Thus may we take pride in the name of Ghana, not out of romanticism, but as an inspiration for the future. It is right and proper that we should know about our past. For just as the future moves from the present so the present has emerged from the past. Nor need we be ashamed of our past. There was much in it of glory. What our ancestors achieved in the context of their contemporary society gives us confidence that we can create, out of that past, a glorious future, not in terms of war and military pomp, but in terms of social progress and of peace.

For we repudiate war and violence. Our battles shall be against the old ideas that keep men trammelled in their own greed; against the crass stupidities that breed hatred, fear and inhumanity. The heroes of our future will be those who can lead our people out of the stifling fog of disintegration through serfdom, into the valley of light where purpose, endeavour and determination will create that brotherhood which Christ proclaimed two thousand years ago, and about which so much is said, but so little done.

Honourable Members, you are called, here and now, as a result of the relentless tide of history, by Nemesis as it were, to a sacred charge, for you hold the destiny of our country in your hands. The eyes and ears of the world are upon you; yea, our oppressed brothers throughout this vast continent of Africa and the New World are looking to you with desperate hope, as an inspiration to continue their grim fight against cruelties which we in this corner of Africa have never known—cruelties which are a disgrace to humanity, and to the civilisation which the white man has set himself to teach us.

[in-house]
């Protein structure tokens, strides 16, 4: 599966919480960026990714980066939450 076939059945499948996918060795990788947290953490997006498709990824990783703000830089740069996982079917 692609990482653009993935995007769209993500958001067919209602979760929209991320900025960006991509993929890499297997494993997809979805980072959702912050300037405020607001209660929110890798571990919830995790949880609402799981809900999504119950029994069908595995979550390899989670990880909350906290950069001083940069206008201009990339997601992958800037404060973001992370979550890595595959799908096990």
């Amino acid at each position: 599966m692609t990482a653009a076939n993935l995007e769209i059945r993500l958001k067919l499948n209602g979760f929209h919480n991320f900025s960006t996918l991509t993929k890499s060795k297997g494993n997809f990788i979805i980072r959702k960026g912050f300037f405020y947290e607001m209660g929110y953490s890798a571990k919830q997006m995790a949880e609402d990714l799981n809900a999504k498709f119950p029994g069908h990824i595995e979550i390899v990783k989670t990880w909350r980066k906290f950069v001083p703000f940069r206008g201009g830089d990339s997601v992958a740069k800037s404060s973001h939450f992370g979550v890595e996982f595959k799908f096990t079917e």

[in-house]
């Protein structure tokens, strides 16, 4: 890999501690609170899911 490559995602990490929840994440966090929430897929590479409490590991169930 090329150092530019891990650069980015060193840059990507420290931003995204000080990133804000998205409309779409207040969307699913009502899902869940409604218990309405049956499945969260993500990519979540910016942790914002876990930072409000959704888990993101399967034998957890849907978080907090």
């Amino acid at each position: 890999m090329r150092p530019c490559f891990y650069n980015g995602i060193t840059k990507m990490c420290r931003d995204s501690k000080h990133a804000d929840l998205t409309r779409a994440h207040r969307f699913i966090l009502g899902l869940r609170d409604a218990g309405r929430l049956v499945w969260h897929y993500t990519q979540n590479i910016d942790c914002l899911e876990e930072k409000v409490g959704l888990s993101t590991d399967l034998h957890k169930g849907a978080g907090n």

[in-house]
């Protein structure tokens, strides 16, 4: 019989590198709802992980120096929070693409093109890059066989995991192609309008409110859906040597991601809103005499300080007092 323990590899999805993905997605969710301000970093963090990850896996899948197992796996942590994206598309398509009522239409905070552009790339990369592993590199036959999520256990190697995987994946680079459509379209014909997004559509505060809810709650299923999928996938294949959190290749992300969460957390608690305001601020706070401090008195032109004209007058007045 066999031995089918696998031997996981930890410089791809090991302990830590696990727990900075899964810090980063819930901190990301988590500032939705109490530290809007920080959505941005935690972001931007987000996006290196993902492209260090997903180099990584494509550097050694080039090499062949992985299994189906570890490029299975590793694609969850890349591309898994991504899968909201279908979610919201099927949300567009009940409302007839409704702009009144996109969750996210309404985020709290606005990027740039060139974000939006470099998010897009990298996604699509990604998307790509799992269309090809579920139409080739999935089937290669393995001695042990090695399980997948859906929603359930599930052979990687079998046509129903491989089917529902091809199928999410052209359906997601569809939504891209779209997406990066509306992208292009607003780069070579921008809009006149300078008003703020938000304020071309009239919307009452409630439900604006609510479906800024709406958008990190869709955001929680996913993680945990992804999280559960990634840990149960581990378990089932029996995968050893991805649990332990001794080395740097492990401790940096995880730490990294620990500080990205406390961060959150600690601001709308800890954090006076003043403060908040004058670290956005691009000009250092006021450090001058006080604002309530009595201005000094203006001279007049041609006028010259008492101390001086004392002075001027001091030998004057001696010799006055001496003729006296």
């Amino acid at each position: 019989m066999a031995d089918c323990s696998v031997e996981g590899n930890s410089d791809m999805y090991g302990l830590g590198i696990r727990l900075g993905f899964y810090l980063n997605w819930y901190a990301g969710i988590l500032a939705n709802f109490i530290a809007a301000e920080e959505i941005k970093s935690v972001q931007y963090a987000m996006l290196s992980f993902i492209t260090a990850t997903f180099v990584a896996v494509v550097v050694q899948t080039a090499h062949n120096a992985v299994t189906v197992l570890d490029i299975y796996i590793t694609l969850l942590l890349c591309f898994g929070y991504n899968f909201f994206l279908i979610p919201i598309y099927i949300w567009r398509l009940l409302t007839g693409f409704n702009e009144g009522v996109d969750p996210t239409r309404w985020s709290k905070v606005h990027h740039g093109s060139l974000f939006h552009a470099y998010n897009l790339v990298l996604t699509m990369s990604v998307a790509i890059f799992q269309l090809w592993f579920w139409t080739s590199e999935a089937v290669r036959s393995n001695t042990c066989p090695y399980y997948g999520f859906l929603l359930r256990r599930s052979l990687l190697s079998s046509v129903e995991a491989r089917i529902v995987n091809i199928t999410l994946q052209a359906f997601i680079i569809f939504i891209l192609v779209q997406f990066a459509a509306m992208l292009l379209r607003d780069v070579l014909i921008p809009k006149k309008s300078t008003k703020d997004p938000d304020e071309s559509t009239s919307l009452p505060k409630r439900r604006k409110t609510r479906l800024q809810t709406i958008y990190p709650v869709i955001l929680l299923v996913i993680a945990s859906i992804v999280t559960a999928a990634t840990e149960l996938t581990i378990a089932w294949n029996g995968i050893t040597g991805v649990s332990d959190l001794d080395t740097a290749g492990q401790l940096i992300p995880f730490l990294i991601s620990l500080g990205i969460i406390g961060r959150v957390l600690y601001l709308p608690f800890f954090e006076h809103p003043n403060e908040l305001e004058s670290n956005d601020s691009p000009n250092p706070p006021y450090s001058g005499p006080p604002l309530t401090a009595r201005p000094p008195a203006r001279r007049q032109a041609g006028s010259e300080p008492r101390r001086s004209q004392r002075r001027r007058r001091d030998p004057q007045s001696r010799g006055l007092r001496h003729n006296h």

At this time, history is being made; a colonial people in Africa has put forward the first definite claim for independence. An African colonial people proclaim that they are ready to assume the stature of free men and to prove to the world that they are worthy of the trust.

I know that you will not fail those who are listening for the mandate that you will give to your Representative Ministers. For we are ripe for freedom, and our people will not be denied. They are conscious that the right is theirs, and they know that freedom is not something that one people can bestow on another as a gift. They claim it as their own and none can keep it from them.

And while yet we are making our claim for self-government I want to emphasize, Mr Speaker, that self-government is not an end in itself. It is a means to an end, to the building of the good life to the benefit of all, regardless of tribe, creed, colour or station in life. Our aim is to make this country a worthy place for all its citizens, a country that will be a shining light throughout the whole continent of Africa, giving inspiration far beyond its frontiers. And this we can do by dedicating ourselves to unselfish service to humanity. We must learn from the mistakes of others so that we may, in so far as we can, avoid a repetition of those tragedies which have overtaken other human societies.